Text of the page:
Following the global financial crisis, the effectiveness of leadership teams has come under more scrutiny than ever before.
That scrutiny has largely centred on corporate governance, fraud, inappropriate business strategies, or other team dysfunctions such as inattention to results or the avoidance of accountability.
Of course, corporate governance is critical, with boards and executive leadership teams the prime gatekeepers. Yet the dynamics of those teams is almost never explored – mainly because it is not easy to gain access and their proceedings are highly confidential.
Earlier this year, I embarked on a research project, driven by my interest in understanding the reasons behind business failures. I wanted to explore the unconscious processes that come into play when members of leadership teams decide who they are going to trust and why.
During my research, I came across an abundance of evidence that shows how trust occurs between team members, and the role of the hormone oxytocin in building trust.
Those studies, however, focused on administering and measuring the effects of intranasal synthetic oxytocin on individuals or groups.
My own research objective was to measure the existing oxytocin levels of a real-life leadership team, treat that team with an organisational development intervention using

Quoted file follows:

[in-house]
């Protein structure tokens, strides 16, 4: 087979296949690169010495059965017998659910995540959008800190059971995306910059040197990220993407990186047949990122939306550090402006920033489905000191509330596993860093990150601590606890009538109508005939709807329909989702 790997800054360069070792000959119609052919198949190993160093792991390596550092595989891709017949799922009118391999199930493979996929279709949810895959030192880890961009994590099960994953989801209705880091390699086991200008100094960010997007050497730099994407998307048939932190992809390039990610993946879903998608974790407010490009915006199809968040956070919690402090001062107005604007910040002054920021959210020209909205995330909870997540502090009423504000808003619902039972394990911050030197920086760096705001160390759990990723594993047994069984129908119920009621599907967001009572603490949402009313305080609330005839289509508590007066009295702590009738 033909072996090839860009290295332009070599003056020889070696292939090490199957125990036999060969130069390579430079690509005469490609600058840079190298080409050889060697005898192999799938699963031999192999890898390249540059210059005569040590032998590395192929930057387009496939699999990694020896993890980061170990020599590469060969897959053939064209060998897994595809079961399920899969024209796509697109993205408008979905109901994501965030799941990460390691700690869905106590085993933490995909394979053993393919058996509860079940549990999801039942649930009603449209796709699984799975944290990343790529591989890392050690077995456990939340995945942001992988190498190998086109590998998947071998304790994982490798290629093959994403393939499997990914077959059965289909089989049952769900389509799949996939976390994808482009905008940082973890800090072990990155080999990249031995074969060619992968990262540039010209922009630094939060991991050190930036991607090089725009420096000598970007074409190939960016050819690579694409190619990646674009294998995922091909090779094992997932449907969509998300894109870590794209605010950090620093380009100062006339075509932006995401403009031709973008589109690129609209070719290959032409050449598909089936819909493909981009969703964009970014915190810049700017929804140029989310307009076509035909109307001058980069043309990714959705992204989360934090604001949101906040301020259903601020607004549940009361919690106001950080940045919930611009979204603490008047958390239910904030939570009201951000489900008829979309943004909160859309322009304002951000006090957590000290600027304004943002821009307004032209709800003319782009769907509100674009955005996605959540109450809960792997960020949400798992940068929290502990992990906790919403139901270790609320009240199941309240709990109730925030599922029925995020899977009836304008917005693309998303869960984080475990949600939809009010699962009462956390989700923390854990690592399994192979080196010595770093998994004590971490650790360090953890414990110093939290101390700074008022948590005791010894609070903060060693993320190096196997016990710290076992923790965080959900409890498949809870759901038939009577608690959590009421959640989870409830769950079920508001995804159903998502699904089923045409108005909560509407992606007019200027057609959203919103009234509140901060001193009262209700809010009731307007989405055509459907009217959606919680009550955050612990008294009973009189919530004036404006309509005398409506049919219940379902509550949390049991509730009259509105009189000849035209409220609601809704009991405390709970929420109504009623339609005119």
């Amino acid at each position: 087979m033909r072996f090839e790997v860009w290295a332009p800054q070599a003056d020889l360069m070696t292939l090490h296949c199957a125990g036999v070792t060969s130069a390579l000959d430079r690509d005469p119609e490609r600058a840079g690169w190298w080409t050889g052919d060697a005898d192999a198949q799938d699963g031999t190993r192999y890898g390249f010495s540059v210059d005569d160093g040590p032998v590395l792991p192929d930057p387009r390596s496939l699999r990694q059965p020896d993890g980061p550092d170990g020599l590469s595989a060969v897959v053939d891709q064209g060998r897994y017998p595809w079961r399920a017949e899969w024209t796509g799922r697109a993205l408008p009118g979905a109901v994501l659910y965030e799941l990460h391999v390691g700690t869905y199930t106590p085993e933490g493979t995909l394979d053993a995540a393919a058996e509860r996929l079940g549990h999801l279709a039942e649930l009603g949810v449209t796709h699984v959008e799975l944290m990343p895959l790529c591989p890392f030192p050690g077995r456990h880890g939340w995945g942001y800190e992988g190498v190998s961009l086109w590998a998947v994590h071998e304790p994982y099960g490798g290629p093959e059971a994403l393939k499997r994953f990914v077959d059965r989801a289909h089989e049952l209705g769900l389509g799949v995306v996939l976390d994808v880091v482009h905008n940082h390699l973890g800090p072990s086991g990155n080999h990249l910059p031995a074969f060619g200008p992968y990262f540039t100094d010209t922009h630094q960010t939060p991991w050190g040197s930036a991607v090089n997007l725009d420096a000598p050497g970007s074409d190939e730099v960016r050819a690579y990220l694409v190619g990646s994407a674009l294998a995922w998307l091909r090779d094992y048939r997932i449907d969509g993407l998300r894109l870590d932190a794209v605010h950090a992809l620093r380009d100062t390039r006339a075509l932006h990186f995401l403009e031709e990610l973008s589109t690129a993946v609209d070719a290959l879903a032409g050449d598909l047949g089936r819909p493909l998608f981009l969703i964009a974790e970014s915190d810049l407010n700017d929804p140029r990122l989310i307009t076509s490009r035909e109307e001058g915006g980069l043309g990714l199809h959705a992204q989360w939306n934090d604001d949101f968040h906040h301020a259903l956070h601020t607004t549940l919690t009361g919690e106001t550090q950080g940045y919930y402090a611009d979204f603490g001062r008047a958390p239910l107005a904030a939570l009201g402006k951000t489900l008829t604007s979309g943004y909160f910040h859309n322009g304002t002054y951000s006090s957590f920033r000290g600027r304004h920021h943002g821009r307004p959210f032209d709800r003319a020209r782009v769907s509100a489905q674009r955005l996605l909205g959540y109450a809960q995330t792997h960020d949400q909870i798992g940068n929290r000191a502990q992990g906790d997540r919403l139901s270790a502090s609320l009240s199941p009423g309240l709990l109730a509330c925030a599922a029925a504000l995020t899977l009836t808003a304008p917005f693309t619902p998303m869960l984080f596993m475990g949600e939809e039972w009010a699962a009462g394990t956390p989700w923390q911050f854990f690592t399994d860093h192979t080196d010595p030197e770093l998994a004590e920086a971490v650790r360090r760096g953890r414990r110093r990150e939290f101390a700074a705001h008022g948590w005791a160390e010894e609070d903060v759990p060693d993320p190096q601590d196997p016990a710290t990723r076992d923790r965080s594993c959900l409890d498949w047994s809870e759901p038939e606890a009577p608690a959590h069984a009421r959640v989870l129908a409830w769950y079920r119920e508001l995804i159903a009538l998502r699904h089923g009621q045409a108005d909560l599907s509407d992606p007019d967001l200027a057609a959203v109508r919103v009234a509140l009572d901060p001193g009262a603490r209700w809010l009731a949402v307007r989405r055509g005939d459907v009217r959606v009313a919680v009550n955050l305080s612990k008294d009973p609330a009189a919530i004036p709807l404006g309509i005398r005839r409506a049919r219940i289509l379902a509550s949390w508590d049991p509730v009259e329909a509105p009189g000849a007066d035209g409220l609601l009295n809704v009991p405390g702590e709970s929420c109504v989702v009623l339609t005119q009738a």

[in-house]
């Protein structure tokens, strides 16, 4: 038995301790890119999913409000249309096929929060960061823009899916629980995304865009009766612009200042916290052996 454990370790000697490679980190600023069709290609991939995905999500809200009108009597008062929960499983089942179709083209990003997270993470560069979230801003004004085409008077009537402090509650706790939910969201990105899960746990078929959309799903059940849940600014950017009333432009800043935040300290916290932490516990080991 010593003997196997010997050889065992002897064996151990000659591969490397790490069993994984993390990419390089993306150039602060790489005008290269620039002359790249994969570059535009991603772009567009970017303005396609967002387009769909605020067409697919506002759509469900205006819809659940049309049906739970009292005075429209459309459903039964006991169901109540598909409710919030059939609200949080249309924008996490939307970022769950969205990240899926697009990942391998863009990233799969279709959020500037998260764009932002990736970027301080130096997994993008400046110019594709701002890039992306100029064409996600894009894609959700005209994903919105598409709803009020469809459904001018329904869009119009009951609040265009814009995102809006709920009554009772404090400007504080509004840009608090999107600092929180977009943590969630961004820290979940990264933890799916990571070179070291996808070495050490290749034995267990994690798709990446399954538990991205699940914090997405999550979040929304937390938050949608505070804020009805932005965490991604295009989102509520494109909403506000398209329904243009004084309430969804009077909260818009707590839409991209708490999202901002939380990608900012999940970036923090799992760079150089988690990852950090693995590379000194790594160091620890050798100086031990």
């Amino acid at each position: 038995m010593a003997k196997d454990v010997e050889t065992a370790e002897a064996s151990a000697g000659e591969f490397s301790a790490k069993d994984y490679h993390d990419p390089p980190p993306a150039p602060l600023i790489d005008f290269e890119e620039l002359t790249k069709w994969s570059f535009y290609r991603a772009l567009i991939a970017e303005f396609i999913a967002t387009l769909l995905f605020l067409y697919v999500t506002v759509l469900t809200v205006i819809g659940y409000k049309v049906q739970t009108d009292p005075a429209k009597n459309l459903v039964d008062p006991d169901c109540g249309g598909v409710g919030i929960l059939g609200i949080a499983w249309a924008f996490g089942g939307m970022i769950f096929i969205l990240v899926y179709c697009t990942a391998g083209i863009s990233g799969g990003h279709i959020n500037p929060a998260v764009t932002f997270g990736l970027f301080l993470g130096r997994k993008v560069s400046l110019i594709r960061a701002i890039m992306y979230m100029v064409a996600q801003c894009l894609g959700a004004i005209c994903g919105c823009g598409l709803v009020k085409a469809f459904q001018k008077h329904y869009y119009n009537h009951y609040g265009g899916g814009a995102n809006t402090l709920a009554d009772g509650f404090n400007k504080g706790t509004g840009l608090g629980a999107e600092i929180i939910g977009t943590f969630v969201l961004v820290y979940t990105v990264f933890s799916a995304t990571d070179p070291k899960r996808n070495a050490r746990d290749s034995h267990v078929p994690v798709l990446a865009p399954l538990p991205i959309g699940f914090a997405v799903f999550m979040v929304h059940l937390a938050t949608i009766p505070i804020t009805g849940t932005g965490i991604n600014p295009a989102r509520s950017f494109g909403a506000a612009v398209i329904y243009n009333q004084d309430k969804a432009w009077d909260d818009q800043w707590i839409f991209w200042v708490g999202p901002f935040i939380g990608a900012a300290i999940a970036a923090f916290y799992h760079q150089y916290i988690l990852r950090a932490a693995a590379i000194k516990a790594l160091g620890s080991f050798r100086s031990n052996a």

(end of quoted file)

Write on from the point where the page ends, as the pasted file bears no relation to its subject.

Structural Dynamics, and then measure their oxytocin levels again.
The patterns of human attachment are formed and influenced during the recurrent relationship that a child experiences with their primary caregiver. Oxytocin is the hormone that has been associated with this specific bonding.
Its name comes from Greek words oxús, meaning swift, and tókos, meaning birth. There is a correlation between trust and oxytocin, and there are several studies that have shown evidence to this effect.
The release of oxytocin in the brain during trusting interactions makes humans treat each other as though they are part of the same tribe or family.
Structural Dynamics, devised by US systems psychologist Dr David Kantor, is a model that shows how face-to-face communication may be facilitated or hindered among team members, including the leader.
By making the invisible structure of discourse visible, it uncovers problems in face-to-face communication and helps to bring about change once all unspoken issues are dealt with.
It includes a self-reported psychometric instrument, the results of which provide an individual report, as well as an aggregate team report. In addition to having their oxytocin levels measured, the research participants completed a paper-and-pencil questionnaire on trust before and after the intervention.
I then compared these results with the oxytocin results. A key purpose of the study was to apply an interdisciplinary approach – in other words, to merge knowledge from leadership literature and practice with knowledge from psychology and neuroscience.
A leadership team from a retail organisation participated in my research. This leadership team consisted of seven members, including the managing director. The research was a quasi-experiment, which took place in a hotel over two days – see Figure 1, below:
A microbiologist measured the oxytocin levels of participants using a saliva swab twice – once at the beginning of day one and again at the end of day two. The participants also completed the paper-and-pencil questionnaire on trust twice, once at the beginning and once at the end of the two days.